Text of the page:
N. S. Dikansky: Physicists, unlike experts in narrower disciplines, understand the fundamental laws of nature. Technical progress over the past fifty years was primarily achieved thanks to physicists and chemists. The high prestige of physics in the mid-20th century is attributable, to a great extent, to the development of nuclear arms, missiles, etc., which proved that academic science can be productive.
Physicists are usually blamed for creating weapons; however, one should look into the works of philosophers and “innocent” philologists. Many problems of the modern society are caused by humanists. However, this division is fundamentally conventional: the efforts of physicists and lyrists, chemists and biologists are aimed at the same goals and purposes.
A. M. Kudryavtsev: And yet physics is one of the most advanced sciences. The thing is that no other science can create clearer models of nature. The society, for example, has no such clear and objective development patterns — in particular, our national society.
I. B. Khriplovich: I believe that the current situation with science is not a new one. On the opposite, it is the situation after the Second World War that was extraordinary, when all world powers started the armaments race. Everybody wished to have bombs and missiles. A blessing in disguise…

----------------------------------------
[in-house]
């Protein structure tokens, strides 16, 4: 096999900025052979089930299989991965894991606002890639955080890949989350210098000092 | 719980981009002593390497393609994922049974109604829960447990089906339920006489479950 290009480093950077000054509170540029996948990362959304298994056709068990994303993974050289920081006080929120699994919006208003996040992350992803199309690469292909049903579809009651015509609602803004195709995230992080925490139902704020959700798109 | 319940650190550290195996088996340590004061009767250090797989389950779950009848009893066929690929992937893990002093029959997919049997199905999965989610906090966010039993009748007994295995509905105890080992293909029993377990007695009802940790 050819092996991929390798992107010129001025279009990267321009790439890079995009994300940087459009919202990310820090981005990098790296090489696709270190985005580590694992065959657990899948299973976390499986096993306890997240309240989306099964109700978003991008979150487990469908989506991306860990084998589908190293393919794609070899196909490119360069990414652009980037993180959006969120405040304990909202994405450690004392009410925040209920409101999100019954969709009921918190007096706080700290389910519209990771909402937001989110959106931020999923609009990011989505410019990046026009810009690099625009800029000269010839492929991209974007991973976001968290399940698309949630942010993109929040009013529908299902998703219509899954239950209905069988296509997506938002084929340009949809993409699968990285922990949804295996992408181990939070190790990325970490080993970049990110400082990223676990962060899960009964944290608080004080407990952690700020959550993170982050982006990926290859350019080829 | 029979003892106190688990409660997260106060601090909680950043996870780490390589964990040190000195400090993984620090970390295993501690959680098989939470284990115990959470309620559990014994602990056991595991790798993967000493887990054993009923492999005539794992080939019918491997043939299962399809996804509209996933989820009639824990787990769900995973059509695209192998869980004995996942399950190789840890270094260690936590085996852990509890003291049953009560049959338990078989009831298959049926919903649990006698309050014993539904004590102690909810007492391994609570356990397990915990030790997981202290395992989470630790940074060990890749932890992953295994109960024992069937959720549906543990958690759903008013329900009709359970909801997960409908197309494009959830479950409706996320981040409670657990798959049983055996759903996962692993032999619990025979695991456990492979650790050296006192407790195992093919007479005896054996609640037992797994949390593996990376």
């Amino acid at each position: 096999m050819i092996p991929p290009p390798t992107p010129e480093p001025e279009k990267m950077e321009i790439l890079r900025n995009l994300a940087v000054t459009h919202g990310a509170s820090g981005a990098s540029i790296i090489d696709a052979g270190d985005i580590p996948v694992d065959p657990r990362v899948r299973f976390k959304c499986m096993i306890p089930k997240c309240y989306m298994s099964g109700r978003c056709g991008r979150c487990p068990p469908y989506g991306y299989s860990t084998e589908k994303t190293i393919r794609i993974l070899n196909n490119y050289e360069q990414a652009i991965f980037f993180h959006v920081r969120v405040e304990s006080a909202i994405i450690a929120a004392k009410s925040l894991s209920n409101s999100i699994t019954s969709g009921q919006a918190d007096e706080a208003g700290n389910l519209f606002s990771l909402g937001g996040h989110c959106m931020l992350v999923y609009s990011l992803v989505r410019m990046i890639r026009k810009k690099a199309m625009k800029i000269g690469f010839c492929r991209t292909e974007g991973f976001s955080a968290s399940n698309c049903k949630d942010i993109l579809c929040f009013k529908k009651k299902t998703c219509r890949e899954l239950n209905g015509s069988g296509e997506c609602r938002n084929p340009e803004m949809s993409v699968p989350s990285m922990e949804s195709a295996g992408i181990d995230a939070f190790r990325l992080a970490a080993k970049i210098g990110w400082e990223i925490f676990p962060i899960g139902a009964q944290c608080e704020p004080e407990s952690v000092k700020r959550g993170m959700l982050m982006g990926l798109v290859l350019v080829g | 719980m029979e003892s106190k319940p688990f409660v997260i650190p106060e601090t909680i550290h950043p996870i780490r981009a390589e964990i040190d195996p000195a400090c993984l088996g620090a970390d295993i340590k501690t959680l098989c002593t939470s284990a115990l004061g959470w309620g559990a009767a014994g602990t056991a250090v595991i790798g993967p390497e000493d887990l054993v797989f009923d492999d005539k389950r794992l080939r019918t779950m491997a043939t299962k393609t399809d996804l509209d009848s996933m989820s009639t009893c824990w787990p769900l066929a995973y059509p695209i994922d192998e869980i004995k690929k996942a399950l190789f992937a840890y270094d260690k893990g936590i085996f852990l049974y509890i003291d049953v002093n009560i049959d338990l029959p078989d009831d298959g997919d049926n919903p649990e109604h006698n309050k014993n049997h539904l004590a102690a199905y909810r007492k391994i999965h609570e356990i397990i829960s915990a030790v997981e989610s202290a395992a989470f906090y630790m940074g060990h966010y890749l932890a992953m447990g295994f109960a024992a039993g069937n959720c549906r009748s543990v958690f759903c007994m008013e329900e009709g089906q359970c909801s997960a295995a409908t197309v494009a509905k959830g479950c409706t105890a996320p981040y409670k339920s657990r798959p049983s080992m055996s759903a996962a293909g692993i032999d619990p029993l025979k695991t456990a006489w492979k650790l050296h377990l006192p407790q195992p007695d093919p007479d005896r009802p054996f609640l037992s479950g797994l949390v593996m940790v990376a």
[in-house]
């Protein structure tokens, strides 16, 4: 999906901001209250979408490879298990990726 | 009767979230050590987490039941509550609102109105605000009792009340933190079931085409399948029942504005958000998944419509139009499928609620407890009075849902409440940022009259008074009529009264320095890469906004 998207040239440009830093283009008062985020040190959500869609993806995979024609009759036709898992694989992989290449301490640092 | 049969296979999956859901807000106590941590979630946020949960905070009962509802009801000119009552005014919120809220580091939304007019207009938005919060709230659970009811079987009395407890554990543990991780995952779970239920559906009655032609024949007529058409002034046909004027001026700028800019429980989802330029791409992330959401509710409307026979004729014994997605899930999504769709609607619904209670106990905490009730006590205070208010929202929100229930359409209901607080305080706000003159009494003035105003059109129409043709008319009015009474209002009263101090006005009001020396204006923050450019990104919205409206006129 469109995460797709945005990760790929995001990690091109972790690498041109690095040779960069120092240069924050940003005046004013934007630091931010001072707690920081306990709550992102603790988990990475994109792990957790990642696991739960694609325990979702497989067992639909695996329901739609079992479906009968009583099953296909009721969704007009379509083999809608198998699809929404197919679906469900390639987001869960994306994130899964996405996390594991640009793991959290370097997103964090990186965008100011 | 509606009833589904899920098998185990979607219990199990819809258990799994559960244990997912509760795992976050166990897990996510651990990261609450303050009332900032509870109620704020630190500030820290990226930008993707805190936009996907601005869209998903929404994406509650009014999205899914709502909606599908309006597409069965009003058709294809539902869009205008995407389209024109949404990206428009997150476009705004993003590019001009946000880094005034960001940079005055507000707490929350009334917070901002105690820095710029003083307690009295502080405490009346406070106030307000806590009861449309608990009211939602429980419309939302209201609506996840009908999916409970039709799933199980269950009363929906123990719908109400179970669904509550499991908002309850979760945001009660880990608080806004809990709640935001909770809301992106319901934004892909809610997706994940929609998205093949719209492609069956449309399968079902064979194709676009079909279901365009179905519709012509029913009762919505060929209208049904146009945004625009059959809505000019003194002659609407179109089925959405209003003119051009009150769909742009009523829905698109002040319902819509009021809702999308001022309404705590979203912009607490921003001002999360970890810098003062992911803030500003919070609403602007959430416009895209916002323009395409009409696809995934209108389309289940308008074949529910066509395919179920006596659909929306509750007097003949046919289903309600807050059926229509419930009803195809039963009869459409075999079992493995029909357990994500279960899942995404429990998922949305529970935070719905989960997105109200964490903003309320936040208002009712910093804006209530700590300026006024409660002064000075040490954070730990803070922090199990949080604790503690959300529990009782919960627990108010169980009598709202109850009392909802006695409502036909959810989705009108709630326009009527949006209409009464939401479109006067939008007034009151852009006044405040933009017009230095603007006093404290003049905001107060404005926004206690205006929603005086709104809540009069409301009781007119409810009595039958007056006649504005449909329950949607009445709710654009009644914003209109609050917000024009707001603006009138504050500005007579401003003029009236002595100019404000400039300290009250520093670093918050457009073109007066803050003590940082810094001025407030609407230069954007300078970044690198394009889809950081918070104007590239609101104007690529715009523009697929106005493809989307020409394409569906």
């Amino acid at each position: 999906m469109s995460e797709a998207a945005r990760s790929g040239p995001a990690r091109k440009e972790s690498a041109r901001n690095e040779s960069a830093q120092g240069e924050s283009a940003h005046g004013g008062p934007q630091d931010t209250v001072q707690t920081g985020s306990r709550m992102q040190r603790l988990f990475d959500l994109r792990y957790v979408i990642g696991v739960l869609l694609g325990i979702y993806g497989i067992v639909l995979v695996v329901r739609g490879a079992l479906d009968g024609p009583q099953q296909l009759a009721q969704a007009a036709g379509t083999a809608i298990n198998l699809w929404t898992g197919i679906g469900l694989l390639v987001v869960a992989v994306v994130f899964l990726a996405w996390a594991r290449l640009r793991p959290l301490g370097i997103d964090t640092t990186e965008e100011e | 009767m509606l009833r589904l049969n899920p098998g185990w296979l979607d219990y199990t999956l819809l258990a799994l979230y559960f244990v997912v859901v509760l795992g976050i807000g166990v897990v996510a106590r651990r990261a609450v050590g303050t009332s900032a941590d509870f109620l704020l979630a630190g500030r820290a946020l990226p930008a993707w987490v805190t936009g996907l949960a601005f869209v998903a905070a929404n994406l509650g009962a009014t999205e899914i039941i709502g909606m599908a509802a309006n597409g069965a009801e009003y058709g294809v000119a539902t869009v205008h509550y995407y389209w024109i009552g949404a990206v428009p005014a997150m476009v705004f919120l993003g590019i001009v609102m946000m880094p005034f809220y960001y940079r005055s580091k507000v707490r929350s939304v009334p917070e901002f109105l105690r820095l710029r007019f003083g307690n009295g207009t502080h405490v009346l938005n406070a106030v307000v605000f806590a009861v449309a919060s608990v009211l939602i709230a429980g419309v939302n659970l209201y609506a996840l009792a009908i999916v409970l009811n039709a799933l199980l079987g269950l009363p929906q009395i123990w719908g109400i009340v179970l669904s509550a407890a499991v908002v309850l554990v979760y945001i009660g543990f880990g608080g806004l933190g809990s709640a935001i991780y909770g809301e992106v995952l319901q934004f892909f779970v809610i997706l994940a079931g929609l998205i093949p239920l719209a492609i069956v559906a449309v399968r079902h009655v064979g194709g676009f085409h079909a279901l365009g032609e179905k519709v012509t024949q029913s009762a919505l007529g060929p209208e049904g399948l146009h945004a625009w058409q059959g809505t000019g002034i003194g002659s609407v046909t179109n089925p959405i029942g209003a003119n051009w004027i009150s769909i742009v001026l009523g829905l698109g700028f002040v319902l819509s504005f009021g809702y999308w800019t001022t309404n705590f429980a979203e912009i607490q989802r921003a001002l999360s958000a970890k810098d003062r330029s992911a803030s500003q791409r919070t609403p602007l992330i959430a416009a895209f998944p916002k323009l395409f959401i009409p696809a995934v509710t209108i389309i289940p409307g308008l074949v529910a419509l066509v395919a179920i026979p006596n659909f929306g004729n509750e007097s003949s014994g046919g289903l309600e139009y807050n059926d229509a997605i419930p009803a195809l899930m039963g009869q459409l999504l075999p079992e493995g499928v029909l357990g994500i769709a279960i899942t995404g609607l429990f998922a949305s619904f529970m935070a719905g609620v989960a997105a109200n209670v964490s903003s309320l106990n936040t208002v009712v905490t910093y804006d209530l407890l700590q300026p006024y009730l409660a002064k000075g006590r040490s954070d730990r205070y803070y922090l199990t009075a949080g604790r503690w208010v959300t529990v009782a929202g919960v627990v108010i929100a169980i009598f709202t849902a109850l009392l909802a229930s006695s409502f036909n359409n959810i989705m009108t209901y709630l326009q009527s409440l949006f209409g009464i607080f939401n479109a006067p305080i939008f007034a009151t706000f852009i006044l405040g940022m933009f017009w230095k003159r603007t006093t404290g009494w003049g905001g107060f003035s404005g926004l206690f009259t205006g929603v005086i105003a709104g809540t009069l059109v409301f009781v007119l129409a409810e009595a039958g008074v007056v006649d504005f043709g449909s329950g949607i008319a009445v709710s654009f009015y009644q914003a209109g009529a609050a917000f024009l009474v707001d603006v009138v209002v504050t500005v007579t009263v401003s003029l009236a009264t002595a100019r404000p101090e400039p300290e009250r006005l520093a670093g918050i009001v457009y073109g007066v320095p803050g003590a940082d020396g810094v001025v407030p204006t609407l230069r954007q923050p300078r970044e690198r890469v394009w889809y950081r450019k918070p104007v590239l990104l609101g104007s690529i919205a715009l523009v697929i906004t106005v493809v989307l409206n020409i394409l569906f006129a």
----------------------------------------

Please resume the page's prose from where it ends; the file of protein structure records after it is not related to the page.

A. M. Kudryavtsev: Generally speaking, previously — up to the 18—19th centuries — science existed under the patronage of rich people. Scientists and scholars were kept in order to make clever conversations and, at the same time, to bring some benefit.
I. B. Khriplovich: Many western universities are rich organizations with huge bank accounts, initiated by donations made by certain families. Thus far Cambridge has been much richer than Oxford only because as early as the 17th century it supported the Parliament rather than the King, which still tells on its financial status. At the same time, the situation with positions in science was traditionally quite complicated. It is amazing but the father of quantum mechanics Max Planck, who originated from an aristocratic German family and graduated from a university with honors, could not get a permanent position for many years, because there were no vacant ones.